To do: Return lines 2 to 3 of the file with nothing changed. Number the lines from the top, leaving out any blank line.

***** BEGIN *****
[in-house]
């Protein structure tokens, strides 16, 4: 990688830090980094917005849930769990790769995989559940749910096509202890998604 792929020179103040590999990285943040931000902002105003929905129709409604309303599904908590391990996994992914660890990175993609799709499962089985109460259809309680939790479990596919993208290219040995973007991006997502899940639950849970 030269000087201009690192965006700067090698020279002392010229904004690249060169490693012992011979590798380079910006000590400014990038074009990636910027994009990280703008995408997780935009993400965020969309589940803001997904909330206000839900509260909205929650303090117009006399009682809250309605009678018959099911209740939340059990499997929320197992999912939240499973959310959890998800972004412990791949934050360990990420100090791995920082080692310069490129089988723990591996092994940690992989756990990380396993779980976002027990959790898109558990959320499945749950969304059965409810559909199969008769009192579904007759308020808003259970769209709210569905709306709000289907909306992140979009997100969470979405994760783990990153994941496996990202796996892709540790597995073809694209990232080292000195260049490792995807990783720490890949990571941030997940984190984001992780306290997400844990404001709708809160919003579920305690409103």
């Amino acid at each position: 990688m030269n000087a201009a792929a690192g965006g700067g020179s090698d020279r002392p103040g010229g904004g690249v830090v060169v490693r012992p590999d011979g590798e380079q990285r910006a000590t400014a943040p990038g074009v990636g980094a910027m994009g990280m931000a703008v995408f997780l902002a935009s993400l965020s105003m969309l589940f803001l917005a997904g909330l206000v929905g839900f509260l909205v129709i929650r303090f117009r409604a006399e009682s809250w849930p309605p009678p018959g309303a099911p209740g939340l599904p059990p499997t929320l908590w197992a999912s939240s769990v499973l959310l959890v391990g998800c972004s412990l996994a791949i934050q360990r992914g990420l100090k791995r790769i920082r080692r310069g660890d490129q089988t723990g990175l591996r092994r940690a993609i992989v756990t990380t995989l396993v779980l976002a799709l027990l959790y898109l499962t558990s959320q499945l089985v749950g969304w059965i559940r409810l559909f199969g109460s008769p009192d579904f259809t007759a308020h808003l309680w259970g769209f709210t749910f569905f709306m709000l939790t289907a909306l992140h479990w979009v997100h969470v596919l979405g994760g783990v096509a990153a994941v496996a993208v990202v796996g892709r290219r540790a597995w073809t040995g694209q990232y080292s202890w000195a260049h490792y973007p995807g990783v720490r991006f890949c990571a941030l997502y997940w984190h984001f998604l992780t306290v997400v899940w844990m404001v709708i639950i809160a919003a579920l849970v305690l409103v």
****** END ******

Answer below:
């Protein structure tokens, strides 16, 4: 990688830090980094917005849930769990790769995989559940749910096509202890998604 792929020179103040590999990285943040931000902002105003929905129709409604309303599904908590391990996994992914660890990175993609799709499962089985109460259809309680939790479990596919993208290219040995973007991006997502899940639950849970 030269000087201009690192965006700067090698020279002392010229904004690249060169490693012992011979590798380079910006000590400014990038074009990636910027994009990280703008995408997780935009993400965020969309589940803001997904909330206000839900509260909205929650303090117009006399009682809250309605009678018959099911209740939340059990499997929320197992999912939240499973959310959890998800972004412990791949934050360990990420100090791995920082080692310069490129089988723990591996092994940690992989756990990380396993779980976002027990959790898109558990959320499945749950969304059965409810559909199969008769009192579904007759308020808003259970769209709210569905709306709000289907909306992140979009997100969470979405994760783990990153994941496996990202796996892709540790597995073809694209990232080292000195260049490792995807990783720490890949990571941030997940984190984001992780306290997400844990404001709708809160919003579920305690409103």
């Amino acid at each position: 990688m030269n000087a201009a792929a690192g965006g700067g020179s090698d020279r002392p103040g010229g904004g690249v830090v060169v490693r012992p590999d011979g590798e380079q990285r910006a000590t400014a943040p990038g074009v990636g980094a910027m994009g990280m931000a703008v995408f997780l902002a935009s993400l965020s105003m969309l589940f803001l917005a997904g909330l206000v929905g839900f509260l909205v129709i929650r303090f117009r409604a006399e009682s809250w849930p309605p009678p018959g309303a099911p209740g939340l599904p059990p499997t929320l908590w197992a999912s939240s769990v499973l959310l959890v391990g998800c972004s412990l996994a791949i934050q360990r992914g990420l100090k791995r790769i920082r080692r310069g660890d490129q089988t723990g990175l591996r092994r940690a993609i992989v756990t990380t995989l396993v779980l976002a799709l027990l959790y898109l499962t558990s959320q499945l089985v749950g969304w059965i559940r409810l559909f199969g109460s008769p009192d579904f259809t007759a308020h808003l309680w259970g769209f709210t749910f569905f709306m709000l939790t289907a909306l992140h479990w979009v997100h969470v596919l979405g994760g783990v096509a990153a994941v496996a993208v990202v796996g892709r290219r540790a597995w073809t040995g694209q990232y080292s202890w000195a260049h490792y973007p995807g990783v720490r991006f890949c990571a941030l997502y997940w984190h984001f998604l992780t306290v997400v899940w844990m404001v709708i639950i809160a919003a579920l849970v305690l409103v």